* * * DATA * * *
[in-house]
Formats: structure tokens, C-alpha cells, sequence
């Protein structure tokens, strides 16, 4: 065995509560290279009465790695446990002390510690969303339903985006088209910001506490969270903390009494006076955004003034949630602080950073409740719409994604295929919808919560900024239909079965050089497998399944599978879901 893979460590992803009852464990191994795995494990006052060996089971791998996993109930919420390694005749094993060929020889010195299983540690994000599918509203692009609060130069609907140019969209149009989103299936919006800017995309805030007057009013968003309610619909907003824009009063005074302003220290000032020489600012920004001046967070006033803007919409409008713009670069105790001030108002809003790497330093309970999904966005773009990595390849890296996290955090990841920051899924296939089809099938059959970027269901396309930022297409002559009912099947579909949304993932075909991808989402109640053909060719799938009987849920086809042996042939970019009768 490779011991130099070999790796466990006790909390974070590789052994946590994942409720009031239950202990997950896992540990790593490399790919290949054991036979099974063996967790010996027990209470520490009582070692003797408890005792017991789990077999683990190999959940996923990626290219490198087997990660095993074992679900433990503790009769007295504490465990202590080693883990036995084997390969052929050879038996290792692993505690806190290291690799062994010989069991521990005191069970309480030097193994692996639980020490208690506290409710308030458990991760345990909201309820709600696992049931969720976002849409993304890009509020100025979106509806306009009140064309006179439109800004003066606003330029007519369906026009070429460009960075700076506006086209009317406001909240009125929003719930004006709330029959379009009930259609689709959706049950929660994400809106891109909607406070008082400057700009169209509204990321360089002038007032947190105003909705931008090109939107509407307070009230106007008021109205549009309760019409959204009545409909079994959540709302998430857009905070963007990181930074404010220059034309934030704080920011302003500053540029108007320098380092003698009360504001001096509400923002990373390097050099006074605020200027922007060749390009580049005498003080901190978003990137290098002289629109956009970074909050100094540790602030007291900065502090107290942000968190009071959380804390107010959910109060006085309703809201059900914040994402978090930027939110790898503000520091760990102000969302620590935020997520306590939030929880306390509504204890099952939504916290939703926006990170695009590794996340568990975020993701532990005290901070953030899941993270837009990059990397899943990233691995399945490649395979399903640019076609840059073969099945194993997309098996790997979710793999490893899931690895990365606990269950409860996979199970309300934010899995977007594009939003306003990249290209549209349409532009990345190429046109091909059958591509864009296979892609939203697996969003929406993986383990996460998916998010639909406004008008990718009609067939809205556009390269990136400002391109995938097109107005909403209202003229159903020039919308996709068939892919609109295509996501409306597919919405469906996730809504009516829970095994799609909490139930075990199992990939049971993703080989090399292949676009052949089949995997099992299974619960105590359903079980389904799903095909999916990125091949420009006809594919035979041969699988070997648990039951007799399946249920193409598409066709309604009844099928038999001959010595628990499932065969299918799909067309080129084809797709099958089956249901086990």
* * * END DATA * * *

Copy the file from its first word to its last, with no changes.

[in-house]
Formats: structure tokens, C-alpha cells, sequence
């Protein structure tokens, strides 16, 4: 065995509560290279009465790695446990002390510690969303339903985006088209910001506490969270903390009494006076955004003034949630602080950073409740719409994604295929919808919560900024239909079965050089497998399944599978879901 893979460590992803009852464990191994795995494990006052060996089971791998996993109930919420390694005749094993060929020889010195299983540690994000599918509203692009609060130069609907140019969209149009989103299936919006800017995309805030007057009013968003309610619909907003824009009063005074302003220290000032020489600012920004001046967070006033803007919409409008713009670069105790001030108002809003790497330093309970999904966005773009990595390849890296996290955090990841920051899924296939089809099938059959970027269901396309930022297409002559009912099947579909949304993932075909991808989402109640053909060719799938009987849920086809042996042939970019009768 490779011991130099070999790796466990006790909390974070590789052994946590994942409720009031239950202990997950896992540990790593490399790919290949054991036979099974063996967790010996027990209470520490009582070692003797408890005792017991789990077999683990190999959940996923990626290219490198087997990660095993074992679900433990503790009769007295504490465990202590080693883990036995084997390969052929050879038996290792692993505690806190290291690799062994010989069991521990005191069970309480030097193994692996639980020490208690506290409710308030458990991760345990909201309820709600696992049931969720976002849409993304890009509020100025979106509806306009009140064309006179439109800004003066606003330029007519369906026009070429460009960075700076506006086209009317406001909240009125929003719930004006709330029959379009009930259609689709959706049950929660994400809106891109909607406070008082400057700009169209509204990321360089002038007032947190105003909705931008090109939107509407307070009230106007008021109205549009309760019409959204009545409909079994959540709302998430857009905070963007990181930074404010220059034309934030704080920011302003500053540029108007320098380092003698009360504001001096509400923002990373390097050099006074605020200027922007060749390009580049005498003080901190978003990137290098002289629109956009970074909050100094540790602030007291900065502090107290942000968190009071959380804390107010959910109060006085309703809201059900914040994402978090930027939110790898503000520091760990102000969302620590935020997520306590939030929880306390509504204890099952939504916290939703926006990170695009590794996340568990975020993701532990005290901070953030899941993270837009990059990397899943990233691995399945490649395979399903640019076609840059073969099945194993997309098996790997979710793999490893899931690895990365606990269950409860996979199970309300934010899995977007594009939003306003990249290209549209349409532009990345190429046109091909059958591509864009296979892609939203697996969003929406993986383990996460998916998010639909406004008008990718009609067939809205556009390269990136400002391109995938097109107005909403209202003229159903020039919308996709068939892919609109295509996501409306597919919405469906996730809504009516829970095994799609909490139930075990199992990939049971993703080989090399292949676009052949089949995997099992299974619960105590359903079980389904799903095909999916990125091949420009006809594919035979041969699988070997648990039951007799399946249920193409598409066709309604009844099928038999001959010595628990499932065969299918799909067309080129084809797709099958089956249901086990």